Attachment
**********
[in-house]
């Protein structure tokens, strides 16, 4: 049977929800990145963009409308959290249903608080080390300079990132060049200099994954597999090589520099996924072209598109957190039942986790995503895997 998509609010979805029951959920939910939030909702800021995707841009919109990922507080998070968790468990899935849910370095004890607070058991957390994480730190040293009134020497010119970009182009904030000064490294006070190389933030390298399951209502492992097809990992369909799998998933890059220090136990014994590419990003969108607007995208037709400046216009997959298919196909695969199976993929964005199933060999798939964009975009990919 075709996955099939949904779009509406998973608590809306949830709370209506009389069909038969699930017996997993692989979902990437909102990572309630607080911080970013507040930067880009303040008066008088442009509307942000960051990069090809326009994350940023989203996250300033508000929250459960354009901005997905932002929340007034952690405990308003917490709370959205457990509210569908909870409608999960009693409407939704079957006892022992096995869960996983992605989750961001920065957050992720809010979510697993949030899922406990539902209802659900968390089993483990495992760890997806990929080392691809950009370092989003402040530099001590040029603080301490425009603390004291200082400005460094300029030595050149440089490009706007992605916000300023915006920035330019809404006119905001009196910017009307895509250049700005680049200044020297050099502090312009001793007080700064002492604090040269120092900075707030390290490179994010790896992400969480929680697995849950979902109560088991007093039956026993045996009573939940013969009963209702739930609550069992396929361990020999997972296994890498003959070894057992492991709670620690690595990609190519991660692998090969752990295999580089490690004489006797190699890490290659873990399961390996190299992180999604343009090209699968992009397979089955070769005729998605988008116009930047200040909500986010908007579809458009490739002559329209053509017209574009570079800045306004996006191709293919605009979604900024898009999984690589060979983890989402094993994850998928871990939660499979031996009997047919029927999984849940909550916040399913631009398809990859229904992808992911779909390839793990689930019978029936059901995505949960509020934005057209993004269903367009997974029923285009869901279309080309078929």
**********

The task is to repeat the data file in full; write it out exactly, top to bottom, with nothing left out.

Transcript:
[in-house]
């Protein structure tokens, strides 16, 4: 049977929800990145963009409308959290249903608080080390300079990132060049200099994954597999090589520099996924072209598109957190039942986790995503895997 998509609010979805029951959920939910939030909702800021995707841009919109990922507080998070968790468990899935849910370095004890607070058991957390994480730190040293009134020497010119970009182009904030000064490294006070190389933030390298399951209502492992097809990992369909799998998933890059220090136990014994590419990003969108607007995208037709400046216009997959298919196909695969199976993929964005199933060999798939964009975009990919 075709996955099939949904779009509406998973608590809306949830709370209506009389069909038969699930017996997993692989979902990437909102990572309630607080911080970013507040930067880009303040008066008088442009509307942000960051990069090809326009994350940023989203996250300033508000929250459960354009901005997905932002929340007034952690405990308003917490709370959205457990509210569908909870409608999960009693409407939704079957006892022992096995869960996983992605989750961001920065957050992720809010979510697993949030899922406990539902209802659900968390089993483990495992760890997806990929080392691809950009370092989003402040530099001590040029603080301490425009603390004291200082400005460094300029030595050149440089490009706007992605916000300023915006920035330019809404006119905001009196910017009307895509250049700005680049200044020297050099502090312009001793007080700064002492604090040269120092900075707030390290490179994010790896992400969480929680697995849950979902109560088991007093039956026993045996009573939940013969009963209702739930609550069992396929361990020999997972296994890498003959070894057992492991709670620690690595990609190519991660692998090969752990295999580089490690004489006797190699890490290659873990399961390996190299992180999604343009090209699968992009397979089955070769005729998605988008116009930047200040909500986010908007579809458009490739002559329209053509017209574009570079800045306004996006191709293919605009979604900024898009999984690589060979983890989402094993994850998928871990939660499979031996009997047919029927999984849940909550916040399913631009398809990859229904992808992911779909390839793990689930019978029936059901995505949960509020934005057209993004269903367009997974029923285009869901279309080309078929």